May 10, 2018
Jennifer Samuels took a heightened interest in state politics last year when her representative, House Majority Leader John Allen, said teachers were taking second jobs so they could buy boats.
Now, the eighth grade English teacher wants to teach him a lesson.
Samuels, a Democrat, plans to run against Allen in the House in Legislative District 15 this fall.
The Desert Shadows Middle School teacher is one of the public education advocates who, fired up by Arizona’s “Red for Ed” movement, plans to channel her energy into political activism. Inspired by the recent teachers’ strike, parents and educators across the state are knocking on doors, volunteering for campaigns and running for elected office.
They want to ensure their voices are heard in November and beyond.
“‘Red for Ed’ is over,” Samuels said. “The walkout is over. We’re back in our classrooms, and we’re working on next steps. And yes, those next steps absolutely mean putting education candidates on the ticket.”
For Samuels, 38, Allen’s comments aren’t the main reason she jumped into the race, but they may as well be the cherry on top.
She went through Emerge Arizona’s candidate training last year, and planned to run for office in 2020. The recent teacher movement bumped up her timetable.
The educator and mother, who lives on the border of Scottsdale and Phoenix, is disheartened by overcrowded classrooms. Teachers are underpaid and unappreciated, and the GOP-controlled Legislature continues to put off prioritizing public education, Samuels said.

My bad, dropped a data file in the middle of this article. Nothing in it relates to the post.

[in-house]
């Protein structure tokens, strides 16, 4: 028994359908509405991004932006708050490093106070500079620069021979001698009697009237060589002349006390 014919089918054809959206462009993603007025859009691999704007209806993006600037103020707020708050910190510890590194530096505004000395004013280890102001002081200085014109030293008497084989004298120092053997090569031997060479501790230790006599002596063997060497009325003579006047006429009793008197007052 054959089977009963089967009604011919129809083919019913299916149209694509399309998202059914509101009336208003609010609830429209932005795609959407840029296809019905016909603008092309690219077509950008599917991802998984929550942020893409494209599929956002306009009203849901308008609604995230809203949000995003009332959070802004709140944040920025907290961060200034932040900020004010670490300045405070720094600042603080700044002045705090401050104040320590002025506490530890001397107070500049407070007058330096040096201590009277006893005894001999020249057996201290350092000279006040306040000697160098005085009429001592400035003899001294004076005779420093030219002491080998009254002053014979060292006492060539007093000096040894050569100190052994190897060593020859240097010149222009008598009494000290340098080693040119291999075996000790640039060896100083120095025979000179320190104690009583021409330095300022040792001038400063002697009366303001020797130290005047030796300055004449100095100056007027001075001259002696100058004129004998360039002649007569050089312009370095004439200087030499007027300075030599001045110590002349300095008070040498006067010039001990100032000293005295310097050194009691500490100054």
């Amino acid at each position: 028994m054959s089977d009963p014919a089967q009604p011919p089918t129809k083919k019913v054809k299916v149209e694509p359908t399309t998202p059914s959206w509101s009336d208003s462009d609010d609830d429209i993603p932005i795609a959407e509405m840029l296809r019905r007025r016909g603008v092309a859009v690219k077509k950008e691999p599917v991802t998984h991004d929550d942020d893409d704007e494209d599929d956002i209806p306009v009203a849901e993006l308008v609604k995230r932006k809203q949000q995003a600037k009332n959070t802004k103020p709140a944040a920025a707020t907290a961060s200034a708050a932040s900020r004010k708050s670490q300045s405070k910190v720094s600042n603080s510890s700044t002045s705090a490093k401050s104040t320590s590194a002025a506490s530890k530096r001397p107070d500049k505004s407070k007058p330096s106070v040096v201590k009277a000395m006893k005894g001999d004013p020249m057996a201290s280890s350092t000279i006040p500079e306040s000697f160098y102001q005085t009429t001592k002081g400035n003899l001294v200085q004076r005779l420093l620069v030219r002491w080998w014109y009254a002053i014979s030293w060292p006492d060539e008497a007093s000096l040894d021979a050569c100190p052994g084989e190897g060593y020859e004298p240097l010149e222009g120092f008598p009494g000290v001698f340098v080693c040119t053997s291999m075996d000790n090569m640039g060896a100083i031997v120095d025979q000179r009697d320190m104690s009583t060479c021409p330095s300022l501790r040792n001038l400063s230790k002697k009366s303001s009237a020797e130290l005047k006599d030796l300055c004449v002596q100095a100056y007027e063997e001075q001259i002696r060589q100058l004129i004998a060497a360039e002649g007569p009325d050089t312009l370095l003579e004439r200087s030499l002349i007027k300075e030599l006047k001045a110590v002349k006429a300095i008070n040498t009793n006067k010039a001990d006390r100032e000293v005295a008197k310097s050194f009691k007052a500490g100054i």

“It will be my pleasure to run against someone as tone-deaf as he,” she said.
This week, Samuels and Kristin Dybvig-Pawelko, who plans to challenge Rep. Heather Carter in her bid for the LD15 Senate seat, gathered signatures during an LD15 Democrats meeting at the Paradise Valley Community Center.
Samuels already has more than 100 signatures, and needs at least 400 signatures of registered voters to qualify for the ballot. Dybvig-Pawelko collected about 40 signatures, of the roughly 500 she needs, on her first day campaigning
While Dybvig-Pawelko acknowledged that Carter has championed education issues during her time at the Legislature, she said the district needs someone who is willing to cross party lines and isn’t afraid to go against party leadership.
Carter, however, is one of the more moderate Republicans in the House and has been known to go against the majority of the GOP caucus in the past, supporting the 2013 Medicaid expansion.
“She’s been there a long time. And I do respect her, she’s a great candidate, but it’s time for a change,” Dybvig-Pawelko said.
The Arizona State University professor and mother of three said she has seen firsthand what budget cuts have done to the university system. While universities can raise money through fundraisers and donations, local school districts often don’t have the same reach. But even if they did, she said, they shouldn’t have to resort to that.